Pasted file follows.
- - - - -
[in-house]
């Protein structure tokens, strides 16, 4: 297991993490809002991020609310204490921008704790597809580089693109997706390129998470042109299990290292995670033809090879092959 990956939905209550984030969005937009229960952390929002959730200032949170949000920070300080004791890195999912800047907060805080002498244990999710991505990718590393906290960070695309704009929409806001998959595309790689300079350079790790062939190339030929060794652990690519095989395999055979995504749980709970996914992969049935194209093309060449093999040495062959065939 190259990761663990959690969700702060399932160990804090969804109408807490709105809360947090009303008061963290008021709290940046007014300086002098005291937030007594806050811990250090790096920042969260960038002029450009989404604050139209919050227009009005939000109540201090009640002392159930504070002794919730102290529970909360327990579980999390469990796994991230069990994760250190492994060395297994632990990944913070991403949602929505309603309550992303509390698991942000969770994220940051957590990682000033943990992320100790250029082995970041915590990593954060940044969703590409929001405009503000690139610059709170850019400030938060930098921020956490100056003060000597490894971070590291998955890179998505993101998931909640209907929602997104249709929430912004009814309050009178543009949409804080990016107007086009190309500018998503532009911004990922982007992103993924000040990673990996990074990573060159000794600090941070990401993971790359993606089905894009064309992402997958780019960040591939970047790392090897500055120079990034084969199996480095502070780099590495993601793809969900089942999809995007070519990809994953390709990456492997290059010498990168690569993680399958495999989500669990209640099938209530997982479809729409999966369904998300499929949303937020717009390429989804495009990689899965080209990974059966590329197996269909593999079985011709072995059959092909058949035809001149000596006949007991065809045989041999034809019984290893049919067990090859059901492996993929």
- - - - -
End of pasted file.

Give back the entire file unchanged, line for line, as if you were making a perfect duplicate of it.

[in-house]
């Protein structure tokens, strides 16, 4: 297991993490809002991020609310204490921008704790597809580089693109997706390129998470042109299990290292995670033809090879092959 990956939905209550984030969005937009229960952390929002959730200032949170949000920070300080004791890195999912800047907060805080002498244990999710991505990718590393906290960070695309704009929409806001998959595309790689300079350079790790062939190339030929060794652990690519095989395999055979995504749980709970996914992969049935194209093309060449093999040495062959065939 190259990761663990959690969700702060399932160990804090969804109408807490709105809360947090009303008061963290008021709290940046007014300086002098005291937030007594806050811990250090790096920042969260960038002029450009989404604050139209919050227009009005939000109540201090009640002392159930504070002794919730102290529970909360327990579980999390469990796994991230069990994760250190492994060395297994632990990944913070991403949602929505309603309550992303509390698991942000969770994220940051957590990682000033943990992320100790250029082995970041915590990593954060940044969703590409929001405009503000690139610059709170850019400030938060930098921020956490100056003060000597490894971070590291998955890179998505993101998931909640209907929602997104249709929430912004009814309050009178543009949409804080990016107007086009190309500018998503532009911004990922982007992103993924000040990673990996990074990573060159000794600090941070990401993971790359993606089905894009064309992402997958780019960040591939970047790392090897500055120079990034084969199996480095502070780099590495993601793809969900089942999809995007070519990809994953390709990456492997290059010498990168690569993680399958495999989500669990209640099938209530997982479809729409999966369904998300499929949303937020717009390429989804495009990689899965080209990974059966590329197996269909593999079985011709072995059959092909058949035809001149000596006949007991065809045989041999034809019984290893049919067990090859059901492996993929």